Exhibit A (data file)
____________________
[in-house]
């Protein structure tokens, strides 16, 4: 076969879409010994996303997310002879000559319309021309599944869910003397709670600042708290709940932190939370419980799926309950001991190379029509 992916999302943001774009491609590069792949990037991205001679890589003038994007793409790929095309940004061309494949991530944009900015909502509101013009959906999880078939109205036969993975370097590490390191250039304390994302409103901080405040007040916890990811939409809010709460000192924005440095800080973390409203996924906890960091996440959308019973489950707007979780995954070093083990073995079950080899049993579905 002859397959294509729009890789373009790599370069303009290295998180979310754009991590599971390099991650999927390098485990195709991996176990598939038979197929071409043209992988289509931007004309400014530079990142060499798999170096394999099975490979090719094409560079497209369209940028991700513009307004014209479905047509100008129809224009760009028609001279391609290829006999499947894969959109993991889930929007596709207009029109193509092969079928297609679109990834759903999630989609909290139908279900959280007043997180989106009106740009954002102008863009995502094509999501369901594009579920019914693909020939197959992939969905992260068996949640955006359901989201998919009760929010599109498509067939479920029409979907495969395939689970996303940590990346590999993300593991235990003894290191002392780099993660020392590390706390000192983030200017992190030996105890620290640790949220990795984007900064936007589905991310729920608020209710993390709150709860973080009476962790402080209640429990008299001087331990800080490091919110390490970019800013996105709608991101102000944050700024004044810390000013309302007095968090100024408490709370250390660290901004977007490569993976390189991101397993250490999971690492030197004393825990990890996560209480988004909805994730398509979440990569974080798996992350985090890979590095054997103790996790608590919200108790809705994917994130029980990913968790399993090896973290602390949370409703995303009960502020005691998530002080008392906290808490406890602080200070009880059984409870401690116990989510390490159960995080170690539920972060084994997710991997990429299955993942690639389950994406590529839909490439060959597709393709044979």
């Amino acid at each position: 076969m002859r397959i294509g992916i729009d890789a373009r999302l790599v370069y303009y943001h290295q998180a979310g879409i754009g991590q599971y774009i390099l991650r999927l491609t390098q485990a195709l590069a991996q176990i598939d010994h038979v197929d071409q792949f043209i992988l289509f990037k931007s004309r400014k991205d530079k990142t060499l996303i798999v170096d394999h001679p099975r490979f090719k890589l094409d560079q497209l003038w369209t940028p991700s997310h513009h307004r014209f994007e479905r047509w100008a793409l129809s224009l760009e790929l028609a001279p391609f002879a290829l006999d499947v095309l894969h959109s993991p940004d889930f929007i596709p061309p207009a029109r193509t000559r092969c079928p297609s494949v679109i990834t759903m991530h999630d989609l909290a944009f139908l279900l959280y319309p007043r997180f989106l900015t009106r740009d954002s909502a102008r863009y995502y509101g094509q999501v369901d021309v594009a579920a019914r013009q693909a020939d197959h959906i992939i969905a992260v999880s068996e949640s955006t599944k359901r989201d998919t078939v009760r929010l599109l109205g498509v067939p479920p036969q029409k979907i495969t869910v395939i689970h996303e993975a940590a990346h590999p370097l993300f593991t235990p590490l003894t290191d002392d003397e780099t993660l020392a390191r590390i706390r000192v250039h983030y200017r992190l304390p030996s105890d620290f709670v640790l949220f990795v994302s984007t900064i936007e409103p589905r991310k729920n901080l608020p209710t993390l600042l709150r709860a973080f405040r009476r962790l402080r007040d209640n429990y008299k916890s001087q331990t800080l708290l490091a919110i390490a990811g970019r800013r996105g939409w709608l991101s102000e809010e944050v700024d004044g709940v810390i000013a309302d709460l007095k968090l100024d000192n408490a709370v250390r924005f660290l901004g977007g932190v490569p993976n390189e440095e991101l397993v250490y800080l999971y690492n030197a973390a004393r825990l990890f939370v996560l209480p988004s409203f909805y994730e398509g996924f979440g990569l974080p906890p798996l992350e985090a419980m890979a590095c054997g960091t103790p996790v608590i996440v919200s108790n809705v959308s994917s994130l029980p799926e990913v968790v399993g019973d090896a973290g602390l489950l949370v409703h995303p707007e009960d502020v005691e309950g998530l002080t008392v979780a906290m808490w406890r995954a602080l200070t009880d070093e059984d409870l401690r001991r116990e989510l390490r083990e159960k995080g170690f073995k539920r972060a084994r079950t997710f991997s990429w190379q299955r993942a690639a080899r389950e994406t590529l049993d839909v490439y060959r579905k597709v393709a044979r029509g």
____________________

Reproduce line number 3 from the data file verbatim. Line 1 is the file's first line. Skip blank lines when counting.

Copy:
């Amino acid at each position: 076969m002859r397959i294509g992916i729009d890789a373009r999302l790599v370069y303009y943001h290295q998180a979310g879409i754009g991590q599971y774009i390099l991650r999927l491609t390098q485990a195709l590069a991996q176990i598939d010994h038979v197929d071409q792949f043209i992988l289509f990037k931007s004309r400014k991205d530079k990142t060499l996303i798999v170096d394999h001679p099975r490979f090719k890589l094409d560079q497209l003038w369209t940028p991700s997310h513009h307004r014209f994007e479905r047509w100008a793409l129809s224009l760009e790929l028609a001279p391609f002879a290829l006999d499947v095309l894969h959109s993991p940004d889930f929007i596709p061309p207009a029109r193509t000559r092969c079928p297609s494949v679109i990834t759903m991530h999630d989609l909290a944009f139908l279900l959280y319309p007043r997180f989106l900015t009106r740009d954002s909502a102008r863009y995502y509101g094509q999501v369901d021309v594009a579920a019914r013009q693909a020939d197959h959906i992939i969905a992260v999880s068996e949640s955006t599944k359901r989201d998919t078939v009760r929010l599109l109205g498509v067939p479920p036969q029409k979907i495969t869910v395939i689970h996303e993975a940590a990346h590999p370097l993300f593991t235990p590490l003894t290191d002392d003397e780099t993660l020392a390191r590390i706390r000192v250039h983030y200017r992190l304390p030996s105890d620290f709670v640790l949220f990795v994302s984007t900064i936007e409103p589905r991310k729920n901080l608020p209710t993390l600042l709150r709860a973080f405040r009476r962790l402080r007040d209640n429990y008299k916890s001087q331990t800080l708290l490091a919110i390490a990811g970019r800013r996105g939409w709608l991101s102000e809010e944050v700024d004044g709940v810390i000013a309302d709460l007095k968090l100024d000192n408490a709370v250390r924005f660290l901004g977007g932190v490569p993976n390189e440095e991101l397993v250490y800080l999971y690492n030197a973390a004393r825990l990890f939370v996560l209480p988004s409203f909805y994730e398509g996924f979440g990569l974080p906890p798996l992350e985090a419980m890979a590095c054997g960091t103790p996790v608590i996440v919200s108790n809705v959308s994917s994130l029980p799926e990913v968790v399993g019973d090896a973290g602390l489950l949370v409703h995303p707007e009960d502020v005691e309950g998530l002080t008392v979780a906290m808490w406890r995954a602080l200070t009880d070093e059984d409870l401690r001991r116990e989510l390490r083990e159960k995080g170690f073995k539920r972060a084994r079950t997710f991997s990429w190379q299955r993942a690639a080899r389950e994406t590529l049993d839909v490439y060959r579905k597709v393709a044979r029509g």